August Riordan

Created by Mark Coggins

San Francisco private eye AUGUST RIORDAN once walked the mean streets of Phoenix, Arizona, way back when he first appeared in a novella entitled “There’s No Such Thing as Private Eyes” in 1986. But when he returned twelve years later in his first novel, The Immortal Game (1999), he had relocated to San Francisco, living in an apartment on the corner of Post and Hyde, and working out of an office in the Flood building. He plays jazz bass on a semi-professional basis, and has this peculiar superstitious habit of knocking on the Samuel’s Jewelers clock on Market Street (a nod to Dashiell Hammett, if you didn’t know), on his way into and out of his office, and he can be pretty damn cynical and irreverent. And direct.

Riordan’s bio is more or less revealed in these two excerpts The Immortal Game. He’s being interviewed by a client:

“I’ve been in the biz now for fifteen years, working mostly down south and here in the Bay Area. Before that I covered the metro beat for the L. A. Times, and before that I attended UCLA. I’ve handled most kinds of jobs people hire investigators for, and I’ve typically given good service for the dollar. I’ve got a reference list made up of former clients and law enforcement officers that you can check out, but maybe Richie already covered that angle for you. Anyway, that’s the top line.”

“I’m curious why you moved from journalism to private investigations.”

“There’s no great mystery. I come from a long line of drunken Irish cops–on my mother’s side anyway. My mom’s dad, for instance, was chief of police in Santa Monica. When I made the switch to PI work it was just a matter of joining the family business.”

“I take it then your father was not in the ‘family business?'”

“We don’t talk about my father,” I said bluntly.

Later, he is questioned about the episode featured in “There’s No Such Thing as Private Eyes”:

“I heard from other sources that you retired from private investigations for a time after a run-in with the police in Phoenix, Arizona. It’s my understanding that you only recently returned to the business.”

“That’s correct as far as it goes. I was held for questioning in connection with an incident that occurred during an insurance investigation I was handling. But no charges were ever brought against me.”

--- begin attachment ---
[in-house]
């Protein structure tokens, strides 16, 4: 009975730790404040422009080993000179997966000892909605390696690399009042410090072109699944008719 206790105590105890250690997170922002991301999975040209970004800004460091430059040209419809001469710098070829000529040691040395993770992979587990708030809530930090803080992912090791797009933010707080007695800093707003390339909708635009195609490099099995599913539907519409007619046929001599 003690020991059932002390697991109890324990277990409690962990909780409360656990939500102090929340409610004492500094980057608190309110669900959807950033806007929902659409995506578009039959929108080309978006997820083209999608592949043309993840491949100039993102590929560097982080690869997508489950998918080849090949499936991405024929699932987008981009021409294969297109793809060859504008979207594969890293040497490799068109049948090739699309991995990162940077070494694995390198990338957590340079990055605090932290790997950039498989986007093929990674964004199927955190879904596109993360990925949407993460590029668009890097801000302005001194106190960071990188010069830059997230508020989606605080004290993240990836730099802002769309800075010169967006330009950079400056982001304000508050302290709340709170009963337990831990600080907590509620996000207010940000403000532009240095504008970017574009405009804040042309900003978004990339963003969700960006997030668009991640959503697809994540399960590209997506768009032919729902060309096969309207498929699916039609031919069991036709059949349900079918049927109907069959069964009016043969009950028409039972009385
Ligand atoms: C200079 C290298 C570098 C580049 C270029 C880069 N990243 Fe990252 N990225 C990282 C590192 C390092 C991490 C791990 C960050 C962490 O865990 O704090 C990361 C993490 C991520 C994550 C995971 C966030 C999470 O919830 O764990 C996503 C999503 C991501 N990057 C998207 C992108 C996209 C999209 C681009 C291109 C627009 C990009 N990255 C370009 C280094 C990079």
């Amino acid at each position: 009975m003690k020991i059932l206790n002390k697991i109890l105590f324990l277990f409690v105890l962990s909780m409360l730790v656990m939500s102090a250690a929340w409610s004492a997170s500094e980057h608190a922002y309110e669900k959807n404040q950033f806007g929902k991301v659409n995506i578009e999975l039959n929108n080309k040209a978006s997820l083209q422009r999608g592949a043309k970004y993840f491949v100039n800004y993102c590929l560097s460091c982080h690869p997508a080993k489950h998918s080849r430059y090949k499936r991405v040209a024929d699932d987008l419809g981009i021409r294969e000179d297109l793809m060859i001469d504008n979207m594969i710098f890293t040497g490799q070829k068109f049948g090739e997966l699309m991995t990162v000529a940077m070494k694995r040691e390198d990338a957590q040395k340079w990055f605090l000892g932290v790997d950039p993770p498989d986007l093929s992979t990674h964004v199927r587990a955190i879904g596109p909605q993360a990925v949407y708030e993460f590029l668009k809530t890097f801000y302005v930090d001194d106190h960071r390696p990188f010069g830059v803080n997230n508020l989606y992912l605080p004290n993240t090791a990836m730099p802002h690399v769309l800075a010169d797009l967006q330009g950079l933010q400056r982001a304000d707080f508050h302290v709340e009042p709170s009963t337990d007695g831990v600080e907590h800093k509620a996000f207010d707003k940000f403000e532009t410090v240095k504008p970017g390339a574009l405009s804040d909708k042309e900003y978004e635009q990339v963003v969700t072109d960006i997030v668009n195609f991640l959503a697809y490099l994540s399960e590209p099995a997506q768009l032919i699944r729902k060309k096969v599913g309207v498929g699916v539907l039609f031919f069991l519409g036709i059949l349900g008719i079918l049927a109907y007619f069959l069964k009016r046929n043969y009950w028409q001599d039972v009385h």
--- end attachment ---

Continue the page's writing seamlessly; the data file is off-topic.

“What was the exact nature of this incident?”

I grinned at him. “I think you know very well what the nature of the incident was. If you want me to say it to your face, I’ll oblige you: I shot and killed three people with a Colt Army .45.”

“And that was why you quit?”

“No, I quit because I ran out of bullets.”

And so it goes. Coggins has followed up The Immortal Game with six more novels, the latest being The Dead Beat Scroll in 2019, which partially involves the hunt for a previously unknown manuscript from Jack Kerouac, which makes the title one of the punnier word splatters of the year. Well played, Mark, well played.


Born in New Mexico in 1957, professional photographer and author Mark Coggins earned two degrees and a Phi Beta Kappa key from Stanford University. He has worked for a number of Silicon Valley computer and venture capital firms, including Netscape Communications and three (other) software start-ups. He lives in San Francisco.


A previous novel, 2007’s Runoff, was tagged as a “cautionary tale about a mayoral election in San Francisco where the security on e-voting machines is defeated to change the outcome of the race.” How timely? Mark kept a log of the domains of visitors to his my web site at the time, and when Runoff came out, one domain kept appearing consistently:, which manufactures voting machines.


  • “What you hope every P.I. novel will be.”
    — Megan Abbott
  • “Mark Coggins writes tight prose with a clean, unadorned style; he is a Hammett for the turn of the 21st century. The chess background of The Immortal Game would have pleased Raymond Chandler, and if I may be excused the hubris of placing myself in their company, the character of August Riordan interests me no end. I hope to see a good deal more from this fine writer.”
    — Loren D. Estleman
  • “Runoff… is a smart, funny, spooky … often touching, always entertaining romp through … San Francisco’s highways, byways, and alleys of corruption. (Hammett eat your hat and laugh.) It’s great fun and a must read.”
    — James Crumley
  • “[H]arrowing … exposes the dark underbelly of American politics.”
    — Publishers Weekly on Runoff
  • “Fast-paced excursion into the remnants of San Francisco’s lost bohemia…Alternately comic, sad, lurid, impossible, blasphemous, and just plain fun.”
    — Domenic Stansberry on The Dead Beat Scrolls


  • “There’s No Such Thing as Private Eyes” (1986, The New Black Mask Vol. 4)



  • Mark Coggins
    The official site for the author, done by computer whiz Mark himself, with plenty of interactive links, and some great photos. There are also several excerpts from the books.
Respectfully submitted by Kevin Burton Smith. Thanks to Mark Coggins his ol’ bad self for the heads-up.

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